Re: [rtcweb] CNAMEs and multiple peer connections

Justin Uberti <juberti@google.com> Fri, 14 March 2014 18:29 UTC

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From: Justin Uberti <juberti@google.com>
Date: Fri, 14 Mar 2014 11:28:46 -0700
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To: Watson Ladd <watsonbladd@gmail.com>
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Subject: Re: [rtcweb] CNAMEs and multiple peer connections
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On Fri, Mar 14, 2014 at 10:32 AM, Justin Uberti <juberti@google.com> wrote:

>
>
>
> On Fri, Mar 14, 2014 at 9:53 AM, Watson Ladd <watsonbladd@gmail.com>wrote;wrote:
>
>>
>> On Mar 14, 2014 9:44 AM, "Justin Uberti" <juberti@google.com> wrote:
>> >
>> >
>> >
>> >
>> > On Fri, Mar 14, 2014 at 1:34 AM, Magnus Westerlund <
>> magnus.westerlund@ericsson.com> wrote:
>> >>
>> >> On 2014-03-13 17:53, Martin Thomson wrote:
>> >> > On 12 March 2014 01:29, Magnus Westerlund
>> >> > <magnus.westerlund@ericsson.com> wrote:
>> >> >> I like to point out that the agreement and what is documented in
>> >> >> rtp-usage is that WebRTC endpoint will have to make forwarded
>> streams
>> >> >> appear as locally originated. However, this as currently written
>> does
>> >> >> not apply to RTP middleboxes that interconnects multiple
>> PeerConnections
>> >> >> to form a multi-party session. This is deliberate to ensure that RTP
>> >> >> topologies like RTP mixer and SFM do work on the RTP/RTCP level.
>> >> >
>> >> > I'm still not clear on whether a middlebox interoperating with a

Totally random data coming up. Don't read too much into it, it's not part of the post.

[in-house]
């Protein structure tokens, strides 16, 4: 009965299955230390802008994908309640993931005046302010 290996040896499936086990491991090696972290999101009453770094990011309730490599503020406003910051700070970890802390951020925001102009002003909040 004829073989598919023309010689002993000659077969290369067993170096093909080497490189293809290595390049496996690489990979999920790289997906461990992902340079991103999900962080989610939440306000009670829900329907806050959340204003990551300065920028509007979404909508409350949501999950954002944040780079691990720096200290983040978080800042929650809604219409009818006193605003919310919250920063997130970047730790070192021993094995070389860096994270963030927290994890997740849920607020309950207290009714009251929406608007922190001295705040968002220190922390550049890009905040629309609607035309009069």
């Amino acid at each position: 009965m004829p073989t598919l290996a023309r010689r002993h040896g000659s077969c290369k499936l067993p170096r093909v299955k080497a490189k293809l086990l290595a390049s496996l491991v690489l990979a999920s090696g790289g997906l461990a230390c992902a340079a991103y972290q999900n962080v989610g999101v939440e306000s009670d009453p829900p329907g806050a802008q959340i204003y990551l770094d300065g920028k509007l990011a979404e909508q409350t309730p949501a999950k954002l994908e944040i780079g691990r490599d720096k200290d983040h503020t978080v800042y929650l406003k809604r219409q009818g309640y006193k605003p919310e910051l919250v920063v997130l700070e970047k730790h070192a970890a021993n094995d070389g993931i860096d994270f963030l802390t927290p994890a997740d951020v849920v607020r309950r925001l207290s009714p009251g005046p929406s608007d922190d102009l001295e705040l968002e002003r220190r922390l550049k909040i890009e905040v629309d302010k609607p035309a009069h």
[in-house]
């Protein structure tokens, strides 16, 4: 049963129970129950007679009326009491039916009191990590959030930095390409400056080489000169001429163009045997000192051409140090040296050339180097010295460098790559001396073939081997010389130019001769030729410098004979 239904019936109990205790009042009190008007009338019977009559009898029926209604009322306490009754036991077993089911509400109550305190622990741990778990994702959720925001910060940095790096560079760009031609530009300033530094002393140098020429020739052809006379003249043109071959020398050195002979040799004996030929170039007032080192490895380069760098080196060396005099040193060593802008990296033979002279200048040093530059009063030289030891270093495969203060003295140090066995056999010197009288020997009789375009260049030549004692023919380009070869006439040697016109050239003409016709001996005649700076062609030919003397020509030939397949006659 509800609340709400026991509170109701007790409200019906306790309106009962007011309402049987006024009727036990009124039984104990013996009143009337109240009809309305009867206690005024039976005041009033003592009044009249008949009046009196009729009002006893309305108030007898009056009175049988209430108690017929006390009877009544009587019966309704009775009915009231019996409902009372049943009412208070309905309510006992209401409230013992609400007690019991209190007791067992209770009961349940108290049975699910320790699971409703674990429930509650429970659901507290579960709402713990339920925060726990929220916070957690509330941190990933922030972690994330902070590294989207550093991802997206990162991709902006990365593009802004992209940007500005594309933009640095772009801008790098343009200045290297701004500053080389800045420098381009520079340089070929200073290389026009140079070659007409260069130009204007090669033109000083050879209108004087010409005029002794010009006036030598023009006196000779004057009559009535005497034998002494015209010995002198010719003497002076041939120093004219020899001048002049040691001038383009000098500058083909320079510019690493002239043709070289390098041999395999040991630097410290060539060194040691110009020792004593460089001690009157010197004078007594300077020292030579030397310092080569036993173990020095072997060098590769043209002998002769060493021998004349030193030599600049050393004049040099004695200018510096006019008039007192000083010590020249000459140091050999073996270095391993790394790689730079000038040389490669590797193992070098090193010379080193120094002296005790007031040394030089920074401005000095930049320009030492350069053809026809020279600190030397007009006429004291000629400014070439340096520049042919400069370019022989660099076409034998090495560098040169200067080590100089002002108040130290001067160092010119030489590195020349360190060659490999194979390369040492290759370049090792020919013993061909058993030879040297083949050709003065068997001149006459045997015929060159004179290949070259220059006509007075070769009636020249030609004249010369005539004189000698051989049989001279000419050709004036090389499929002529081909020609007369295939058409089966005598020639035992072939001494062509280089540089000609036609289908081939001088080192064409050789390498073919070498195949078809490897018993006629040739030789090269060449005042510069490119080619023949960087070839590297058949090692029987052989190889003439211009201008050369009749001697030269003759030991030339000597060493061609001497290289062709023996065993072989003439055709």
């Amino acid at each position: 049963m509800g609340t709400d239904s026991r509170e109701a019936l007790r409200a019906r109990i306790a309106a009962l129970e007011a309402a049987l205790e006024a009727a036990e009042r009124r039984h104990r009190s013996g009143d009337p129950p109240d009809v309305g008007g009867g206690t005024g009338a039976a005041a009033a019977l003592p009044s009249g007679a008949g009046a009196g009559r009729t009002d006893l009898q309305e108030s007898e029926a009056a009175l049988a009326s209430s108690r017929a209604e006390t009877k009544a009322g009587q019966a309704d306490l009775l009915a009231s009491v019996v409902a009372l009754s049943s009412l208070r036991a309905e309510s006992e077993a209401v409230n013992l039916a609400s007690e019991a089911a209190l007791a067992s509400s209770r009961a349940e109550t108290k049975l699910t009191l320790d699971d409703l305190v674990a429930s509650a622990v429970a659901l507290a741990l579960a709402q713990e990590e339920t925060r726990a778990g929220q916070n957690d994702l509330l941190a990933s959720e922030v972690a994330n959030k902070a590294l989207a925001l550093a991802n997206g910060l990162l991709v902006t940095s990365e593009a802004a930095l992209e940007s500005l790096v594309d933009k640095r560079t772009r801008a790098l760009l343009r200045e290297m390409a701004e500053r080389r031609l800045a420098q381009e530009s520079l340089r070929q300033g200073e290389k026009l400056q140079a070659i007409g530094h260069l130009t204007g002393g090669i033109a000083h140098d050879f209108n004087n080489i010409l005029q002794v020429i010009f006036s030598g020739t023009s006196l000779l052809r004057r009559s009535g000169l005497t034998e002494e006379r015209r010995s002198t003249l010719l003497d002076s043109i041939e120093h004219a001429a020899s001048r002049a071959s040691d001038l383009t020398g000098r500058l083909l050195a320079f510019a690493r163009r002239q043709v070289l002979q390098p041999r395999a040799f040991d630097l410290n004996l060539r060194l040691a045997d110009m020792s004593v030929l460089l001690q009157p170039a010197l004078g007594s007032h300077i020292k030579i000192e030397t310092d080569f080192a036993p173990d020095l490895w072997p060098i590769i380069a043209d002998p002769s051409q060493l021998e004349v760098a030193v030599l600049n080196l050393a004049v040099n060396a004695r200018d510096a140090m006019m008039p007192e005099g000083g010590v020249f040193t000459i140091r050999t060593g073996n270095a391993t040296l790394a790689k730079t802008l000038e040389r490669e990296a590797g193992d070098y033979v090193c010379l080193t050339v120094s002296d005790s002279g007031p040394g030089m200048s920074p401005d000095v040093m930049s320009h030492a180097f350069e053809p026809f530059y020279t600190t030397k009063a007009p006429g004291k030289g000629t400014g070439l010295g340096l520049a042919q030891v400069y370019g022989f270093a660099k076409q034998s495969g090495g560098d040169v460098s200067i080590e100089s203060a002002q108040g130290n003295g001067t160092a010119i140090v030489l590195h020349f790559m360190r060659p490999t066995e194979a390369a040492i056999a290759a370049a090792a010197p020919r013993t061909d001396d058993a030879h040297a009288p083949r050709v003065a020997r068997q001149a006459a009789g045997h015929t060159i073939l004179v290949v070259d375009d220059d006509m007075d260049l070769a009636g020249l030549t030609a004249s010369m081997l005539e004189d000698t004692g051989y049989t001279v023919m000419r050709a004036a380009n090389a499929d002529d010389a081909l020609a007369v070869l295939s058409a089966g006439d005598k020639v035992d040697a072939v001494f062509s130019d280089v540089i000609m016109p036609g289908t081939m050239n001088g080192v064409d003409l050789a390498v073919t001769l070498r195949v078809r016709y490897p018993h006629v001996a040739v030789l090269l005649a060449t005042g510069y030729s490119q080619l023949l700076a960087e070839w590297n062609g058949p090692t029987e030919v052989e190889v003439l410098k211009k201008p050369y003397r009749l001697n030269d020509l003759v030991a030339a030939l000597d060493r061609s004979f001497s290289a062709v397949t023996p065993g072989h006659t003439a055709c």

>> >> > WebRTC endpoint is obligated to respect these rules or not.  I had
>> >> > assumed that WebRTC is such a bully that they would be forced to.
>> >>
>> >> Well, I know Colin and I did put in quite some thought to make the
>> >> WebRTC RTP usage rules such that you can use the common RTP middleboxes
>> >> as long as you have the right front-end, i.e. DTLS-SRTP and signalling
>> >> translation.
>> >>
>> >> >
>> >> >> I am especially interested to know how you will "easy to apply
>> manually"
>> >> >> the synchronization. Can you please describe that. Because, that
>> either
>> >> >> requires an API call to tell the media framework, please consider
>> the
>> >> >> following CNAMES as equivalent, or some other method of telling the
>> >> >> media framework that these different MST are actually originating
>> from a
>> >> >> common clock base.
>> >> > In WebRTC, this would be:
>> >> >
>> >> > var audio = pc1.getRemoteStreams()[0].getAudioTracks()[0];
>> >> > var video = pc2.getRemoteStreams()[0].getVideoTracks()[0];
>> >> > var synchronizedStream = new MediaStream(audio, video);
>> >> >
>> >> > We'd have to say that this implies a statement about the clock base
>> of
>> >> > the tracks being the same.  ... and that this statement could be
>> >> > wrong.
>> >>
>> >> I think this looks dangerous. If you default the assumption that
>> >> different CNAMEs of the MST you add are actually sharing clock base,
>> >> then a lot of basic programs that may group MST from different PCs into
>> >> one MS for convenience are going to cause serious issue in the media
>> >> frameworks, when they attempt to synchronize things.